Ms B Abrahams (DA, Gauteng) asked how widely the roadshows accessed the provinces.
Mr F Adams (ANC, Western Cape) asked what else was planned, in addition to the roadshows, to improve rural understanding of the funding application process.
Prof Nevhutanda replied that the roadshows had been staged in two areas per province. In Mpumalanga, one was held outside Nelspruit, although there had been three held in Cape Town. He confirmed that the NLB sought to invite Premiers, Mayors and Director-Generals of institutions to attend the roadshows. The roadshows had included capacity building workshops to explain the compliance requirements and application criteria and processes. The helpdesk was intended to provide additional compliance and application support.
Mr Sinclair said that he knew of applicants from the Northern Cape who had had their applications turned down, and therefore the persistent 2% achievement in Northern Cape must have been an internal NLB issue.
Prof Nevhutanda reaffirmed that the Northern Cape was a serious concern. He asked Committee Members to advise him of any organisations whose valid applications may have been refused. He gave a commitment that the NLB would be running further roadshows and workshops in under-performing provinces.
The Chairman asked what new NPOs, who did not yet have audited financial statements, would need to do to meet the application requirements.
Mr Du Preez advised that first-time applicants now could submit accounts from an accounting officer, rather than audited accounts, and they also had the option to apply in partnership with an organisation who did already meet the application criteria.
The Chairperson asked whether application forms could be standardised and made simpler.
Prof Nevhutanda replied that the form was being standardised, and that smaller grant applications would be shorter.
Ms Van Lingen asked what areas were covered by the sector named “Misc.”.
Prof Nevhutanda replied that “Misc.” included projects which fell between the other categories, such as, a mix of art and sport, as well as selected emergency funding requests, such as the Banyana Banyana training facility shortly prior to the FIFA Women’s Cup. This funding was demand-led, and was not advertised.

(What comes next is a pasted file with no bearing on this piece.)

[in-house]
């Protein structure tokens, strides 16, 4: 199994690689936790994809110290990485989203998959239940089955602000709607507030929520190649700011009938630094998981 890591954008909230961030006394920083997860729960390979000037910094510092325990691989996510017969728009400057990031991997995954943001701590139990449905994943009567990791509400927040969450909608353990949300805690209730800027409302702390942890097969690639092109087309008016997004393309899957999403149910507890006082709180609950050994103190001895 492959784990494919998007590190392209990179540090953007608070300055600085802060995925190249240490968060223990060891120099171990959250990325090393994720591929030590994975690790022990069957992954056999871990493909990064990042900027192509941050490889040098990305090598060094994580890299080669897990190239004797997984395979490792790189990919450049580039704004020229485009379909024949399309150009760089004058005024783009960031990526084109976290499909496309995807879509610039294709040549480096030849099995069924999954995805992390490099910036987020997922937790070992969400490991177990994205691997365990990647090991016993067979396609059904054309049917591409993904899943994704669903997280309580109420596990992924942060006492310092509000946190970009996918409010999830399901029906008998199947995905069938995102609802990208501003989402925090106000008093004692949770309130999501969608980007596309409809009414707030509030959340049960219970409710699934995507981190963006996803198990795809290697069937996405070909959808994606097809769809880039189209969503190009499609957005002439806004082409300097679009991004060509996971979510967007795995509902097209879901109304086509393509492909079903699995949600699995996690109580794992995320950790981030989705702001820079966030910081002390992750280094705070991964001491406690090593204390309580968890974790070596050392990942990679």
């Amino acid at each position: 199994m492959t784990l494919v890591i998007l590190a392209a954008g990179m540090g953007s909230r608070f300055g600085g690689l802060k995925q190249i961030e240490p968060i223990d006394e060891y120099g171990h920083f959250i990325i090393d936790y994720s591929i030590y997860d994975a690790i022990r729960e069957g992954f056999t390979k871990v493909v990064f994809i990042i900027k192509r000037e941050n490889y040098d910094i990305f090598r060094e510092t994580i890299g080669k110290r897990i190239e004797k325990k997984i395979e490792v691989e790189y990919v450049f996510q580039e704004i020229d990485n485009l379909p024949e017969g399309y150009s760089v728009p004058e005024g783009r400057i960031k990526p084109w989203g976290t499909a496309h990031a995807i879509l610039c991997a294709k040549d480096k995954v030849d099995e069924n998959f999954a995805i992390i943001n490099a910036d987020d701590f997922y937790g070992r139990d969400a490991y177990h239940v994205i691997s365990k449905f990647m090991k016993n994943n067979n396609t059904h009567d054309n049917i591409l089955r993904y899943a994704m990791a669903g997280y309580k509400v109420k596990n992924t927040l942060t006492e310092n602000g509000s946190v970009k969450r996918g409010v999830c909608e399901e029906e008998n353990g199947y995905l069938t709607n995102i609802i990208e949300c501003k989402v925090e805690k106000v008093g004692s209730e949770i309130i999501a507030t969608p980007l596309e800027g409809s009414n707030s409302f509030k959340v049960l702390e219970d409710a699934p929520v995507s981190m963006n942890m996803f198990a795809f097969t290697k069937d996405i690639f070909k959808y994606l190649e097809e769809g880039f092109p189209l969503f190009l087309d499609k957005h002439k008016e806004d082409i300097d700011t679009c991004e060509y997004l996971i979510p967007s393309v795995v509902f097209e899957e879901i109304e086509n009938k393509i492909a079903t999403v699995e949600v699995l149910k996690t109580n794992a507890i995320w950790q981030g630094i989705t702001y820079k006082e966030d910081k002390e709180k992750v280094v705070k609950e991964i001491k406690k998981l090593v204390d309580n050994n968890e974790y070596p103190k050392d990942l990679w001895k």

Ms B Abrahams asked what oversight was done over funded organisations.
Prof Nevhutanda replied that the measures planned included site visits to applicants before appraisal of submissions, during funding and post project, as well as calling for progress reports on funding, and forensic audits as necessary.
Ms Van Lingen asked whether extending the advertising period would increase the advertising budget.
Prof Nevhutanda replied that costs would not increase, it would simply provide a longer timeframe for NPOs to apply.
Ms Van Lingen asked what back-up procedures were in place for the in-house scanning.
Mr Du Preez replied that the equipment was state of the art and risks had been assessed.
The Chairperson asked what contributed to the rollovers of funds in previous financial years, and what were the targets for improving the service.
The Chairperson asked how confident NLB was that it could allocate all the sports funding this year.
Mr Sinclair said that the current status report, as at the end of August, reflected only a 25% allocation of funds, despite the fact that the financial year was halfway through. This seemed to suggest that the NBL would not meet the annual target.
Mr Du Preez replied that the rollovers occurred when applications were not completed quickly enough, and this could occur for a variety of reasons, including the inability of the DAs to meet regularly. Some solutions could be provided only through legislative changes and terms of committee appointments. There would also always be some under spend in each year, because of phased payments of allocated funds and delays in contracting funding. However, 30-day targets would be imposed for responses to queries and for signing of contracts to try to address these delays and speed up disbursement of funding.
Ms Van Lingen asked how much funding the NLB received per year.
Prof Nevhutanda replied that it had received between R1.6 billion and R1.8 billion per year from Gidani, and this represented 34% of sales of lottery tickets.
Ms Abrahams asked that the Paralympics be considered for funding.
The Chairperson advised that the Committee might want to invite Gidani to a future meeting, to get clarity on the provincial income figures from lottery sales.
The meeting was adjourned.